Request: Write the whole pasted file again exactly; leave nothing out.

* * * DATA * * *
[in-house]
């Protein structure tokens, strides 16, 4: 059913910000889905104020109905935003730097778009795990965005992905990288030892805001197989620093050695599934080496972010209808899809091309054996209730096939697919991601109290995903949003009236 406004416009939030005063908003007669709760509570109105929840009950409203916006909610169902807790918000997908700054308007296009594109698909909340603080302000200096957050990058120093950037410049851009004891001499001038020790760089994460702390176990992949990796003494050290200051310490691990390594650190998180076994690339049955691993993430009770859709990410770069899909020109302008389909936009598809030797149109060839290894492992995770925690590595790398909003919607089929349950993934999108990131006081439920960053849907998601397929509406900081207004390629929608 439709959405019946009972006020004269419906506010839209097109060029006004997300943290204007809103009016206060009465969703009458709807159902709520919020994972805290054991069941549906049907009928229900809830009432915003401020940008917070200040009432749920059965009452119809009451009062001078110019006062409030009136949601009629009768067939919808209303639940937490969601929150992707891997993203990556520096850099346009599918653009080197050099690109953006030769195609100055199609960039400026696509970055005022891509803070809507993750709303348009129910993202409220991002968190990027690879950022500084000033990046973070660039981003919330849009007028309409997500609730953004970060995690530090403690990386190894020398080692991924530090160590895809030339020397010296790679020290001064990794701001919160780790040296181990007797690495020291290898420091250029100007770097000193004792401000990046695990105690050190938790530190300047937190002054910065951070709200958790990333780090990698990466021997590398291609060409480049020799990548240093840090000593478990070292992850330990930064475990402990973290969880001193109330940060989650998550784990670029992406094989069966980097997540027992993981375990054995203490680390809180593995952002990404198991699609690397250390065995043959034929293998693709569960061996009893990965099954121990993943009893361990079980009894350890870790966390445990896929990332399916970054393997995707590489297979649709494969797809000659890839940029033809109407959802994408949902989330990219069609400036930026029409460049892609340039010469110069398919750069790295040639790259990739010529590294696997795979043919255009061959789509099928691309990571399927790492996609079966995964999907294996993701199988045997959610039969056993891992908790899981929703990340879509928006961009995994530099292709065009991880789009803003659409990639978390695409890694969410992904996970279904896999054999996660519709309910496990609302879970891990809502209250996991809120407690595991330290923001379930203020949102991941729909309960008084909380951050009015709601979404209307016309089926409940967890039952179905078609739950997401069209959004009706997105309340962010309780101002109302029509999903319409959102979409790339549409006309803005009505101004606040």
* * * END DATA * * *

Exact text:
[in-house]
């Protein structure tokens, strides 16, 4: 059913910000889905104020109905935003730097778009795990965005992905990288030892805001197989620093050695599934080496972010209808899809091309054996209730096939697919991601109290995903949003009236 406004416009939030005063908003007669709760509570109105929840009950409203916006909610169902807790918000997908700054308007296009594109698909909340603080302000200096957050990058120093950037410049851009004891001499001038020790760089994460702390176990992949990796003494050290200051310490691990390594650190998180076994690339049955691993993430009770859709990410770069899909020109302008389909936009598809030797149109060839290894492992995770925690590595790398909003919607089929349950993934999108990131006081439920960053849907998601397929509406900081207004390629929608 439709959405019946009972006020004269419906506010839209097109060029006004997300943290204007809103009016206060009465969703009458709807159902709520919020994972805290054991069941549906049907009928229900809830009432915003401020940008917070200040009432749920059965009452119809009451009062001078110019006062409030009136949601009629009768067939919808209303639940937490969601929150992707891997993203990556520096850099346009599918653009080197050099690109953006030769195609100055199609960039400026696509970055005022891509803070809507993750709303348009129910993202409220991002968190990027690879950022500084000033990046973070660039981003919330849009007028309409997500609730953004970060995690530090403690990386190894020398080692991924530090160590895809030339020397010296790679020290001064990794701001919160780790040296181990007797690495020291290898420091250029100007770097000193004792401000990046695990105690050190938790530190300047937190002054910065951070709200958790990333780090990698990466021997590398291609060409480049020799990548240093840090000593478990070292992850330990930064475990402990973290969880001193109330940060989650998550784990670029992406094989069966980097997540027992993981375990054995203490680390809180593995952002990404198991699609690397250390065995043959034929293998693709569960061996009893990965099954121990993943009893361990079980009894350890870790966390445990896929990332399916970054393997995707590489297979649709494969797809000659890839940029033809109407959802994408949902989330990219069609400036930026029409460049892609340039010469110069398919750069790295040639790259990739010529590294696997795979043919255009061959789509099928691309990571399927790492996609079966995964999907294996993701199988045997959610039969056993891992908790899981929703990340879509928006961009995994530099292709065009991880789009803003659409990639978390695409890694969410992904996970279904896999054999996660519709309910496990609302879970891990809502209250996991809120407690595991330290923001379930203020949102991941729909309960008084909380951050009015709601979404209307016309089926409940967890039952179905078609739950997401069209959004009706997105309340962010309780101002109302029509999903319409959102979409790339549409006309803005009505101004606040």